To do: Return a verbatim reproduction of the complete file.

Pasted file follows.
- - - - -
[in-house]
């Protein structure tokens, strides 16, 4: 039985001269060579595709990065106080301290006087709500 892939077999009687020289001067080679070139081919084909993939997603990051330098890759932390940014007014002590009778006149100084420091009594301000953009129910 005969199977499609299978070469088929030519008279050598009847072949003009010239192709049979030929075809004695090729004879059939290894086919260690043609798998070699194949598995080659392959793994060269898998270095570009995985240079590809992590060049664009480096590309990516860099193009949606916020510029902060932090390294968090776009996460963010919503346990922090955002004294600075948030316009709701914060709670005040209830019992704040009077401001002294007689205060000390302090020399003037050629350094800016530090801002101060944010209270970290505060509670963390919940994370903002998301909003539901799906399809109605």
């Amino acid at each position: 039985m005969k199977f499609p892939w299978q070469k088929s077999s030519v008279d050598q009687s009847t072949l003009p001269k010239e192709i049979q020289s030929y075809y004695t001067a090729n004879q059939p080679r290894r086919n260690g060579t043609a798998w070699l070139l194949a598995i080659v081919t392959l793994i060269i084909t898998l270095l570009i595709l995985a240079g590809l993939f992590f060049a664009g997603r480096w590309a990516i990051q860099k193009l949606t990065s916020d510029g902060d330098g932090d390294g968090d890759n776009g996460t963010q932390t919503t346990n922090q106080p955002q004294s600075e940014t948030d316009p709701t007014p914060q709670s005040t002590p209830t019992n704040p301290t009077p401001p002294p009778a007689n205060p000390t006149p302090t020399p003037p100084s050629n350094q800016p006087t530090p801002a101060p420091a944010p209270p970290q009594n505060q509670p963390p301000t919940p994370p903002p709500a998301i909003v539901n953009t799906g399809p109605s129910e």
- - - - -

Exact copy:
[in-house]
């Protein structure tokens, strides 16, 4: 039985001269060579595709990065106080301290006087709500 892939077999009687020289001067080679070139081919084909993939997603990051330098890759932390940014007014002590009778006149100084420091009594301000953009129910 005969199977499609299978070469088929030519008279050598009847072949003009010239192709049979030929075809004695090729004879059939290894086919260690043609798998070699194949598995080659392959793994060269898998270095570009995985240079590809992590060049664009480096590309990516860099193009949606916020510029902060932090390294968090776009996460963010919503346990922090955002004294600075948030316009709701914060709670005040209830019992704040009077401001002294007689205060000390302090020399003037050629350094800016530090801002101060944010209270970290505060509670963390919940994370903002998301909003539901799906399809109605």
């Amino acid at each position: 039985m005969k199977f499609p892939w299978q070469k088929s077999s030519v008279d050598q009687s009847t072949l003009p001269k010239e192709i049979q020289s030929y075809y004695t001067a090729n004879q059939p080679r290894r086919n260690g060579t043609a798998w070699l070139l194949a598995i080659v081919t392959l793994i060269i084909t898998l270095l570009i595709l995985a240079g590809l993939f992590f060049a664009g997603r480096w590309a990516i990051q860099k193009l949606t990065s916020d510029g902060d330098g932090d390294g968090d890759n776009g996460t963010q932390t919503t346990n922090q106080p955002q004294s600075e940014t948030d316009p709701t007014p914060q709670s005040t002590p209830t019992n704040p301290t009077p401001p002294p009778a007689n205060p000390t006149p302090t020399p003037p100084s050629n350094q800016p006087t530090p801002a101060p420091a944010p209270p970290q009594n505060q509670p963390p301000t919940p994370p903002p709500a998301i909003v539901n953009t799906g399809p109605s129910e």